After researching dry hopping, I came to the conclusion that it seems best to add the hops after high krausen.  During high krausen there is a lot of CO2 escaping which could carry away that fantastic aroma we are trying to keep in.  The obvious concern is risk of infection when putting anything in the brew post-boil.  At least I thought, turns out everyone pretty much says not to sweat it because after a week or more of fermentation the alcohol will keep the nasties at bay.

Here’s the recipe, it’s changed up just a tad on the pale malt/wheat malt ratio and had a fresh pitch of US-05:

  • 4.2lb Bavarian Wheat DME
  • 0.75lb Pale DME
  • 1oz Wilamette for 60 min
  • 1.5oz Cascade for 15 min
  • 0.5oz Cascade dry hop addition after 10 days
  • US-05 (not rehydrated)

The fermenter was put in the basement on the concrete floor, I’ve never fermented in this part of the basement before and it’s a little cooler than the previous spot.  In addition, this wort was chilled prior to pitching much more than the previous batch.  Those factors meant that fermentation did not take off like a rocket that night, but it did blow out the airlock after 4 days and there’s quite a sediment layer on the bottom of the carboy, maybe the most I’ve had on any brew so far.  The dry hops were added after 10 days, directly to the primary fermenter.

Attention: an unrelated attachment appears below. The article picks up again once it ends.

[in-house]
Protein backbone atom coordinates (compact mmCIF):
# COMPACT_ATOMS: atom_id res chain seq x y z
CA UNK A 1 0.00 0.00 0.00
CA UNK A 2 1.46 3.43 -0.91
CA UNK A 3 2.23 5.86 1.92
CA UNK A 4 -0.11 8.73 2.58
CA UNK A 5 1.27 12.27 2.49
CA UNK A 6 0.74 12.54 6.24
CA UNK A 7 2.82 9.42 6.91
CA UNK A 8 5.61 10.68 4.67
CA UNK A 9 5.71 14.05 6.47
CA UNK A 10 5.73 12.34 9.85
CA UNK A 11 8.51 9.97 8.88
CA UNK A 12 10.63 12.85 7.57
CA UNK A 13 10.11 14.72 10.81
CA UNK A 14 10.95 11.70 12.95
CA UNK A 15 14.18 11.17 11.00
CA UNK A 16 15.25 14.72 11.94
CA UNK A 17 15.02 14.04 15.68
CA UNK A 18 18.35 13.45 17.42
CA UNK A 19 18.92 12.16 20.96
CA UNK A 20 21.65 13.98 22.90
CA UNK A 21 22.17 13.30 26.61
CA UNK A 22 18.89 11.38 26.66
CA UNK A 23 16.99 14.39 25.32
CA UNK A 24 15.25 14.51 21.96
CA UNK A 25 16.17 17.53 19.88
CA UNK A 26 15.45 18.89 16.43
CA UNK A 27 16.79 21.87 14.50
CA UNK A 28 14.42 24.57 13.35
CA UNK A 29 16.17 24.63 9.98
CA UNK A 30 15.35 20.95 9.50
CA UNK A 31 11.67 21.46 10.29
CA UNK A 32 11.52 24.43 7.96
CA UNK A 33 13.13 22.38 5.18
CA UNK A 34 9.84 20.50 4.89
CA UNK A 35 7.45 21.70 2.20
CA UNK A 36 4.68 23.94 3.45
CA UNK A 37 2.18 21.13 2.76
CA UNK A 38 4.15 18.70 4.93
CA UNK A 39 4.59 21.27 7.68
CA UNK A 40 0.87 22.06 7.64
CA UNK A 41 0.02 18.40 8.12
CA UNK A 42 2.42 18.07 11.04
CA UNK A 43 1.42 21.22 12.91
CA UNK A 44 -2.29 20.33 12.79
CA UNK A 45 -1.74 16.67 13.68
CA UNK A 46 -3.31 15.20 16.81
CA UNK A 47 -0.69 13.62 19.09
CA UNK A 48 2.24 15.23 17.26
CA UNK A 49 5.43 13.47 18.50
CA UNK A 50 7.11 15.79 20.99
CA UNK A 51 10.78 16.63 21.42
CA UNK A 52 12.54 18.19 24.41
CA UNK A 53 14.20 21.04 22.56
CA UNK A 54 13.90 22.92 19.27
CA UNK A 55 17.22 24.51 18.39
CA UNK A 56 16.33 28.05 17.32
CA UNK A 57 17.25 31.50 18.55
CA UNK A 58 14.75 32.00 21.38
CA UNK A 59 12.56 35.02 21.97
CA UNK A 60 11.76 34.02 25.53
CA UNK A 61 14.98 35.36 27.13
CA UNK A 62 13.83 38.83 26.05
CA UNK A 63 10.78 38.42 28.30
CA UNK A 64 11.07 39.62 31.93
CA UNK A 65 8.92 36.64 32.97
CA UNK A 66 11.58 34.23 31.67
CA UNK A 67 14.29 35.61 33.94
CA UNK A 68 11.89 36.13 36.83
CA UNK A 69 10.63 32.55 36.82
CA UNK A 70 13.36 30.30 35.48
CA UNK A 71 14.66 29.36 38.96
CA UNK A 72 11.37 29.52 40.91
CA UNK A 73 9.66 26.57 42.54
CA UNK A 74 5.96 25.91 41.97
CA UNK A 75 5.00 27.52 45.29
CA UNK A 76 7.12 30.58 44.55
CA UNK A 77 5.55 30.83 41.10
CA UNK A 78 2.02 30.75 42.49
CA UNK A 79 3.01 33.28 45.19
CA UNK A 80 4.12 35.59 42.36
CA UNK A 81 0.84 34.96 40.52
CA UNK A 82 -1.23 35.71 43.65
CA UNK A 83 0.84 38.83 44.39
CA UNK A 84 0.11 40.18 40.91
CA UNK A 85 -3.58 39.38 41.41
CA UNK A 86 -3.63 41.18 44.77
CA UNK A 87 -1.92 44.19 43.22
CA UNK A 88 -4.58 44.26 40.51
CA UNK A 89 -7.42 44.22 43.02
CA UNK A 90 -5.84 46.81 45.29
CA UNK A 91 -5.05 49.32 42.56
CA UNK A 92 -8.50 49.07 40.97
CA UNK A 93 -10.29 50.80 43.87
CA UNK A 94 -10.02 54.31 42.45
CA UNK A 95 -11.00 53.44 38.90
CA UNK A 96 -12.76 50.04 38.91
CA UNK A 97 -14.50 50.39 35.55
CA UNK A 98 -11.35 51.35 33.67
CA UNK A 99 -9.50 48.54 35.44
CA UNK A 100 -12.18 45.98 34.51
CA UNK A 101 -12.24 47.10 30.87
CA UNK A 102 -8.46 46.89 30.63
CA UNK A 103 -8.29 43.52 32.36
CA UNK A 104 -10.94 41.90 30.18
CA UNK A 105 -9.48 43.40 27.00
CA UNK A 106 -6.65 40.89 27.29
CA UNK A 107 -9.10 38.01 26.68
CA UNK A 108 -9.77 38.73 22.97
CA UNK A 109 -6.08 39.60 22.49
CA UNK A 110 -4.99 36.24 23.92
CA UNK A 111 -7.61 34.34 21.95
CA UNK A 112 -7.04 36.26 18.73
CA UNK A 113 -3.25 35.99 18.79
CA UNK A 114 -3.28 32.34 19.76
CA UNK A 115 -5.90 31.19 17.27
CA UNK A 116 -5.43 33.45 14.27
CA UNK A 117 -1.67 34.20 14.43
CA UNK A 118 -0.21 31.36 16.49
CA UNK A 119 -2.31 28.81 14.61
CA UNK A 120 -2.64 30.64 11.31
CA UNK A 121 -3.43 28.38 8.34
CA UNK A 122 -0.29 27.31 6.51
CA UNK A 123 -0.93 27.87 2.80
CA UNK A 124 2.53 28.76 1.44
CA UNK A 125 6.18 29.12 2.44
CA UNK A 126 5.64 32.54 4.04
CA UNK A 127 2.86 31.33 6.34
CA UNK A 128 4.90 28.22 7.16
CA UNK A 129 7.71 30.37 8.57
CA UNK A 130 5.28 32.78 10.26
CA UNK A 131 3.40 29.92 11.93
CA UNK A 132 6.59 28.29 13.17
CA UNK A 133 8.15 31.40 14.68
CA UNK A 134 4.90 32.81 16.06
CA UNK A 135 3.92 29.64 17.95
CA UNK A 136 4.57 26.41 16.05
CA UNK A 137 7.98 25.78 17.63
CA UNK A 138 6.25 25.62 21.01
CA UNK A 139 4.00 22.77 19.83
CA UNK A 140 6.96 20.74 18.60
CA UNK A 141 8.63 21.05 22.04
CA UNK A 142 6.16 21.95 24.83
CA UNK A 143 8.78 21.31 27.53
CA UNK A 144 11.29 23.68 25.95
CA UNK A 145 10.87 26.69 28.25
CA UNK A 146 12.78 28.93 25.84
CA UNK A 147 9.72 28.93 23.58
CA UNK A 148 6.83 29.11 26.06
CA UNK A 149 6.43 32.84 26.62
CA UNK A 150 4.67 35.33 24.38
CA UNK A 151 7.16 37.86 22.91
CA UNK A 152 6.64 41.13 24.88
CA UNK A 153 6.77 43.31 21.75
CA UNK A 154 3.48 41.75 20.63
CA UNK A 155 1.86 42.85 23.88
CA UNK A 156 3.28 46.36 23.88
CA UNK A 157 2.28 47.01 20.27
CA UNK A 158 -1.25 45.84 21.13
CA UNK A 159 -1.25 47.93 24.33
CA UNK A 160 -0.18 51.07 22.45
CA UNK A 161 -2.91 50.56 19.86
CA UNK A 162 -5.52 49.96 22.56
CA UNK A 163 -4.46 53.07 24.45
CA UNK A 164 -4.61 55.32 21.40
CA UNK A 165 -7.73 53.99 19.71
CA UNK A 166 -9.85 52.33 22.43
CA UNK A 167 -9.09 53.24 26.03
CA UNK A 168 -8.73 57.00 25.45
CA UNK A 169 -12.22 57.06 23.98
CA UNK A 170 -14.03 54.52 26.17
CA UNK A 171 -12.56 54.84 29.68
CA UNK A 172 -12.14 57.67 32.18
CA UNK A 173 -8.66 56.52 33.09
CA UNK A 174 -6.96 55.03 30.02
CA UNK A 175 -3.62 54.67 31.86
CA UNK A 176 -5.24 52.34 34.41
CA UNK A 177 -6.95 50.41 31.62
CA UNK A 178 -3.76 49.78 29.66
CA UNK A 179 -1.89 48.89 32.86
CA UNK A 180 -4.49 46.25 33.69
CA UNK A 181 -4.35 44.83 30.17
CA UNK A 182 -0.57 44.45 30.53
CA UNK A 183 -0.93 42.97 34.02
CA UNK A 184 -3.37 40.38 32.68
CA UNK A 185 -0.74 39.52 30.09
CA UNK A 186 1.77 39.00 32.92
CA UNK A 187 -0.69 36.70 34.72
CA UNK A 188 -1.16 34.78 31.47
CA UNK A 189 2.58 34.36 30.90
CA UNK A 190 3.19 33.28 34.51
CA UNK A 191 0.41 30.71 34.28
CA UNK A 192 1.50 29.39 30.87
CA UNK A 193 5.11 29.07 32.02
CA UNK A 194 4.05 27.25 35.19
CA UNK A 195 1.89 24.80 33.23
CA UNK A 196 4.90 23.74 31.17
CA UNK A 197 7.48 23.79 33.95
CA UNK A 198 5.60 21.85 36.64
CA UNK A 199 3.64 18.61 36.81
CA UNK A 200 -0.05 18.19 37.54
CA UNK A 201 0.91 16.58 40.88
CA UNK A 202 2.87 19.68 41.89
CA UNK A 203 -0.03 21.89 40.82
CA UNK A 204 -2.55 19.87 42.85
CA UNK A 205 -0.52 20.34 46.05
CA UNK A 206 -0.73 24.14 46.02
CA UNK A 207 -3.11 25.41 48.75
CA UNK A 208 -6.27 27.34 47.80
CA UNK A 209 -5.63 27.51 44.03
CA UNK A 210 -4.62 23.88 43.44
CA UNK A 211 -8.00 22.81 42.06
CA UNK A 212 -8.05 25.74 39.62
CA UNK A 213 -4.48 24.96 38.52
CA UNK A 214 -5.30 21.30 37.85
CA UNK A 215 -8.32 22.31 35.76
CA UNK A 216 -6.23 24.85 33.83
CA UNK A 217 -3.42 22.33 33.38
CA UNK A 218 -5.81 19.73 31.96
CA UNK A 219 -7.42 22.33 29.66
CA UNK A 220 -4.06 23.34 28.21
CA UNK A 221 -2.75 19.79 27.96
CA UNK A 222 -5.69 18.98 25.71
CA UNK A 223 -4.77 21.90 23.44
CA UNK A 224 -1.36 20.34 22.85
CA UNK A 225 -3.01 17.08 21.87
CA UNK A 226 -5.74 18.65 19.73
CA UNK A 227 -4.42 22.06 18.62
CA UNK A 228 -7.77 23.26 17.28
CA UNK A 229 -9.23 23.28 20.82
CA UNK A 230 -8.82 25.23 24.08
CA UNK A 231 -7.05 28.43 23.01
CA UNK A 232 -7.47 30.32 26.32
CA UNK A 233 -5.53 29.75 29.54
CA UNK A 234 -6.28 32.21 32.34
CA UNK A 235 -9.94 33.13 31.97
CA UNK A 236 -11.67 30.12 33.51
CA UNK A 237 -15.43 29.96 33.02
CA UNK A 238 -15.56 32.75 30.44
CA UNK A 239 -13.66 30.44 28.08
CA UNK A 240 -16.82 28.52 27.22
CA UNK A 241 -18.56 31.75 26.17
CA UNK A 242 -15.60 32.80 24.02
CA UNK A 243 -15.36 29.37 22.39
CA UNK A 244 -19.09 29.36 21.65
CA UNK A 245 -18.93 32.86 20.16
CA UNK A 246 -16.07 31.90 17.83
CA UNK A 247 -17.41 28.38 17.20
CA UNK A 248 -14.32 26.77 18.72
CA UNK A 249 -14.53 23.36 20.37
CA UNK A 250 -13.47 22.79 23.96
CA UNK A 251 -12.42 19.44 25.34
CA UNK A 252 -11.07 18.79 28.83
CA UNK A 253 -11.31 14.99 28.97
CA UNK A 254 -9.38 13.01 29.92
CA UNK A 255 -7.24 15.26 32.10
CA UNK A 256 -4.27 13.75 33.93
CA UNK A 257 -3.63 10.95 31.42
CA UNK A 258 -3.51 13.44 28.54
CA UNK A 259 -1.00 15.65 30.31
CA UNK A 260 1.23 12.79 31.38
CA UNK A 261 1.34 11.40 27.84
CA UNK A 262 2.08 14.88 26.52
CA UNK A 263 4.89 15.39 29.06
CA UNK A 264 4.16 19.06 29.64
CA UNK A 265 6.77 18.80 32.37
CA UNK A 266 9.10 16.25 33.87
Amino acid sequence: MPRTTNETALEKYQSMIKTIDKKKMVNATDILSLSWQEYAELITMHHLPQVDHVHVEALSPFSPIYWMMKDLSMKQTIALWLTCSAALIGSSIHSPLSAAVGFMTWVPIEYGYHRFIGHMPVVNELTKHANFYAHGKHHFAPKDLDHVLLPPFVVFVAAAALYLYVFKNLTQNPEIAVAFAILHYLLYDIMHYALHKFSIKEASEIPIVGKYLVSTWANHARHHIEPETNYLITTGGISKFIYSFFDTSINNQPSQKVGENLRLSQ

The brew was kegged after 16 days in the fermenter, and then put in the fridge on CO2.  After about three days I poured a sample which was of course very lightly carbonated, the smell was very citrusy and the brew was a little cloudy but overall pretty clear.  That first taste and whoa, I think I could have told someone I squeezed a grapefruit in that glass!  To be honest, that was something I expected, apparently lots of Cascade hops added dry leave their mark in the form of a grapefruit experience.  After a few weeks the flavor has mellowed to a much more manageable amount, the IBUs are low and the body is light but the citrus-ness of the brew is still there and the finish is pretty clean, which I’m attributing to the US-05 yeast.  

Overall, this is a nice brew to have on hand now that the temperatures have hit 90.  I did not harvest the yeast this time as I’m not sure that I will be using this strain again for a long while, I think I much prefer the hefeweizen yeast strains or maybe even a saison yeast with the bit of funkiness they bring to the brew.

Wheat Brew Redux

First Recipe

I wrote this post right before the brew day but it was late so I did not publish it, the actual brewing was completed on February 13, 2014.